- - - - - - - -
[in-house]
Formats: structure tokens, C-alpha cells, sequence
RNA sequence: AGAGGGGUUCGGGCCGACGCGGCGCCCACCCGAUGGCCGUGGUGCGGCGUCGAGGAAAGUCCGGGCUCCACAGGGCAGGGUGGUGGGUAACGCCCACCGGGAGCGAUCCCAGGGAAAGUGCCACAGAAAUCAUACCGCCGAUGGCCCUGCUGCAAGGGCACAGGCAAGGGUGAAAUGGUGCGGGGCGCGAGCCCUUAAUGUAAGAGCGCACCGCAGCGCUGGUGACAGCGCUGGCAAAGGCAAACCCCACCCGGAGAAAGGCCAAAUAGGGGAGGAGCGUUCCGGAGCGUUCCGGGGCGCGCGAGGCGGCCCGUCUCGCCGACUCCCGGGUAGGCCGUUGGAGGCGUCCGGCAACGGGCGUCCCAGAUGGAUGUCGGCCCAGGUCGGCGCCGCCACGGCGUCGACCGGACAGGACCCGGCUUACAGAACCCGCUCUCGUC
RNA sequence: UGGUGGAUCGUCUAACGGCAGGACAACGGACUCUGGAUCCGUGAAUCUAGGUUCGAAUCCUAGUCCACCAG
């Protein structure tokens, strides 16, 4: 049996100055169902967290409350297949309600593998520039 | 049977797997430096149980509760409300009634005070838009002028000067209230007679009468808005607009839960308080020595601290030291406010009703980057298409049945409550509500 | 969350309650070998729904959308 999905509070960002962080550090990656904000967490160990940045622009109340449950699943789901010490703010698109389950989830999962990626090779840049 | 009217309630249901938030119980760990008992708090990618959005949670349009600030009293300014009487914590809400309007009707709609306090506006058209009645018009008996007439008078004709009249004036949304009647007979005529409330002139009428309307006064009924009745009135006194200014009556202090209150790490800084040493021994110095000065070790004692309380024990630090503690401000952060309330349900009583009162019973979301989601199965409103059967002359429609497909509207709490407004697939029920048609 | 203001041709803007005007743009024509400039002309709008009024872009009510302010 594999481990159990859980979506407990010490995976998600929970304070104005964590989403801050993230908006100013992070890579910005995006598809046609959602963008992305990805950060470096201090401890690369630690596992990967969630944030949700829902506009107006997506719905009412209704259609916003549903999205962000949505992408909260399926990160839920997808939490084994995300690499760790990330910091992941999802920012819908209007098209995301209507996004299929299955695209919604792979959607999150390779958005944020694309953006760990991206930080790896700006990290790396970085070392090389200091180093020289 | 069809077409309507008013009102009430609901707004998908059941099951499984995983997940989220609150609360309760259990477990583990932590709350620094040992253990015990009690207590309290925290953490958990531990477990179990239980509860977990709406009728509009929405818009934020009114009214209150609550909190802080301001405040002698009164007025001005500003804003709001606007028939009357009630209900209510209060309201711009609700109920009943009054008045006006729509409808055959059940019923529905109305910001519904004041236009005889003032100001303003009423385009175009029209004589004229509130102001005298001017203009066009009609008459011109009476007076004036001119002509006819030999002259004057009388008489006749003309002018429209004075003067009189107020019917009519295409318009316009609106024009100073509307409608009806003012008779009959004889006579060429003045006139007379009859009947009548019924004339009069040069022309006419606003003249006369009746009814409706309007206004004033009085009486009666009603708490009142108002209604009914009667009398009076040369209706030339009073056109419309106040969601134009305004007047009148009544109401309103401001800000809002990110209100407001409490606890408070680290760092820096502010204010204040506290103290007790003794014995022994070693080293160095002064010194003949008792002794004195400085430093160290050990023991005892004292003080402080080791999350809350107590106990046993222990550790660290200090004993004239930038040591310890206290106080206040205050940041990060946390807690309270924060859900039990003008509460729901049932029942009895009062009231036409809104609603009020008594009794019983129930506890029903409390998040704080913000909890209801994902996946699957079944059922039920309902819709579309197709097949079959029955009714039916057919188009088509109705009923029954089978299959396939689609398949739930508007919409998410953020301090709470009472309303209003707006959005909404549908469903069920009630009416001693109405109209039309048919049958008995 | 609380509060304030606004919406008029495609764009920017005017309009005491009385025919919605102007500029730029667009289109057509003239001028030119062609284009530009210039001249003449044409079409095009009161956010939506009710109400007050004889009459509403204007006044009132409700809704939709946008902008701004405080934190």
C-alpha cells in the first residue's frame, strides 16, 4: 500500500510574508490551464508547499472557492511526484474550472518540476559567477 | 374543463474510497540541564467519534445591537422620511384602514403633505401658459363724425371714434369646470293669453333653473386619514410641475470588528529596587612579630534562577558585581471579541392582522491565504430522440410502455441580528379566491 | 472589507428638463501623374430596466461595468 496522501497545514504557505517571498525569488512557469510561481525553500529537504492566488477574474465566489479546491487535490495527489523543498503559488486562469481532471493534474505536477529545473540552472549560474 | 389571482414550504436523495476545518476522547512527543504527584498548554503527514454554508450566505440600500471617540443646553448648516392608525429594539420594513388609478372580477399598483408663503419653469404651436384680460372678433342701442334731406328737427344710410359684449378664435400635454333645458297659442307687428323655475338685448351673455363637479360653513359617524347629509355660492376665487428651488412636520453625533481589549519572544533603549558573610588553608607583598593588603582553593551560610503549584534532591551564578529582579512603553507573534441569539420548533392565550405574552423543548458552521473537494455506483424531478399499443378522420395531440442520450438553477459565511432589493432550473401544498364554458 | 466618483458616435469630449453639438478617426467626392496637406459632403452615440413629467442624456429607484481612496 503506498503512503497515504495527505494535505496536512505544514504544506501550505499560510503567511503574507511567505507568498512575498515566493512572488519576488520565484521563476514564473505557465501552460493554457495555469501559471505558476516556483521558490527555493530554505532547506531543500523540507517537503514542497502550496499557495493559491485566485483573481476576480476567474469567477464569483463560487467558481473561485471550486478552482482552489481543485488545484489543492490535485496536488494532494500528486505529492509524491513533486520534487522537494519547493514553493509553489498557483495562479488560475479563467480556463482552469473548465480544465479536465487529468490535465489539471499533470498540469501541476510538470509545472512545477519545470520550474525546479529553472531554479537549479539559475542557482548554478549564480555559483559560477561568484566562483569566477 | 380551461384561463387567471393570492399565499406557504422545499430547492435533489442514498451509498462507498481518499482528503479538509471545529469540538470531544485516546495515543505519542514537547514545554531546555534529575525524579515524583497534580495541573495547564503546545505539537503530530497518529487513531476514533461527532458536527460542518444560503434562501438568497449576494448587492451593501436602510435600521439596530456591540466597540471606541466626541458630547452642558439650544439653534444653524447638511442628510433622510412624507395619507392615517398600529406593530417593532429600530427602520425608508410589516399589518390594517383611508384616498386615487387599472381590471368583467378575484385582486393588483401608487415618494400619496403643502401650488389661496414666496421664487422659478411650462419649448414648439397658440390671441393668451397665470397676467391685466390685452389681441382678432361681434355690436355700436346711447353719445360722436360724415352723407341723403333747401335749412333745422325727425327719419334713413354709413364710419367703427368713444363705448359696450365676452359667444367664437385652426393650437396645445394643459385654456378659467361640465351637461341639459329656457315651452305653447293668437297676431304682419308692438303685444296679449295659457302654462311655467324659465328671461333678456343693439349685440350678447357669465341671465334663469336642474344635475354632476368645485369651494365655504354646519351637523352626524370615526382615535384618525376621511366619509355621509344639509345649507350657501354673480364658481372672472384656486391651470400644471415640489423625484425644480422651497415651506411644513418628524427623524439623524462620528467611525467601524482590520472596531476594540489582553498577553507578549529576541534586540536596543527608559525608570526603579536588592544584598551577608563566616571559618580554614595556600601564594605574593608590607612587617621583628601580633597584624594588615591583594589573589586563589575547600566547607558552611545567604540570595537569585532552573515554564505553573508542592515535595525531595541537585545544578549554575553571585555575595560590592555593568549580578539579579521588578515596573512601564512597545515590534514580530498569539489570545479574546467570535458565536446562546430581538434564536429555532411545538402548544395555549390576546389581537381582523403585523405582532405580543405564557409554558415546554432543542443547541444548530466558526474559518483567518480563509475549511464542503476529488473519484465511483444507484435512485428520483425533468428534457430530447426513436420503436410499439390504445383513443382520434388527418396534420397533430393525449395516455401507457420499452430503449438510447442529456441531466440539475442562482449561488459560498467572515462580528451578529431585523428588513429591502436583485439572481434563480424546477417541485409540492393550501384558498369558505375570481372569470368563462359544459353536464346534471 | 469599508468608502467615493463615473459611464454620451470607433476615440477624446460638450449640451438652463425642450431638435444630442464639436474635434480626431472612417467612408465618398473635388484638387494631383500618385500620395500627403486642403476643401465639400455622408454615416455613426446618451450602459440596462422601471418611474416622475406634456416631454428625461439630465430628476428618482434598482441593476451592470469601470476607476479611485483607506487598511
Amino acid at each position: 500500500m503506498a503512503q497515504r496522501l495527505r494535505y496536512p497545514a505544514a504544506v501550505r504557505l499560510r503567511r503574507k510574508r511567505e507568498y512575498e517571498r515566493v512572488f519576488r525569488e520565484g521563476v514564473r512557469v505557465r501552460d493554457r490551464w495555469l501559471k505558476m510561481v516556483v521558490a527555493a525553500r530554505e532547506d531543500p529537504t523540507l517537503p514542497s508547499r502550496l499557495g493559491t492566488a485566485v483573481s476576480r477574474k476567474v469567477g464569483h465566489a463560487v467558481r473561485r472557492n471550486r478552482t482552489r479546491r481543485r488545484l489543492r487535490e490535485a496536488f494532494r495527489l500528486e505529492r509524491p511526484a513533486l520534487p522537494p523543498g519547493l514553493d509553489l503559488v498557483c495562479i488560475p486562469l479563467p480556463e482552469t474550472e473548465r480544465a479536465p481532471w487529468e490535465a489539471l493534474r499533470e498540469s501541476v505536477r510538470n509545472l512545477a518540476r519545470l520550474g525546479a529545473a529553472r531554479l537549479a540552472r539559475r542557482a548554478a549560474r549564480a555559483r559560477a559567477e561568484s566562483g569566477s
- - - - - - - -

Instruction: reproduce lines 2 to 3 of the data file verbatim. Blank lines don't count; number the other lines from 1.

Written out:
Formats: structure tokens, C-alpha cells, sequence
RNA sequence: AGAGGGGUUCGGGCCGACGCGGCGCCCACCCGAUGGCCGUGGUGCGGCGUCGAGGAAAGUCCGGGCUCCACAGGGCAGGGUGGUGGGUAACGCCCACCGGGAGCGAUCCCAGGGAAAGUGCCACAGAAAUCAUACCGCCGAUGGCCCUGCUGCAAGGGCACAGGCAAGGGUGAAAUGGUGCGGGGCGCGAGCCCUUAAUGUAAGAGCGCACCGCAGCGCUGGUGACAGCGCUGGCAAAGGCAAACCCCACCCGGAGAAAGGCCAAAUAGGGGAGGAGCGUUCCGGAGCGUUCCGGGGCGCGCGAGGCGGCCCGUCUCGCCGACUCCCGGGUAGGCCGUUGGAGGCGUCCGGCAACGGGCGUCCCAGAUGGAUGUCGGCCCAGGUCGGCGCCGCCACGGCGUCGACCGGACAGGACCCGGCUUACAGAACCCGCUCUCGUC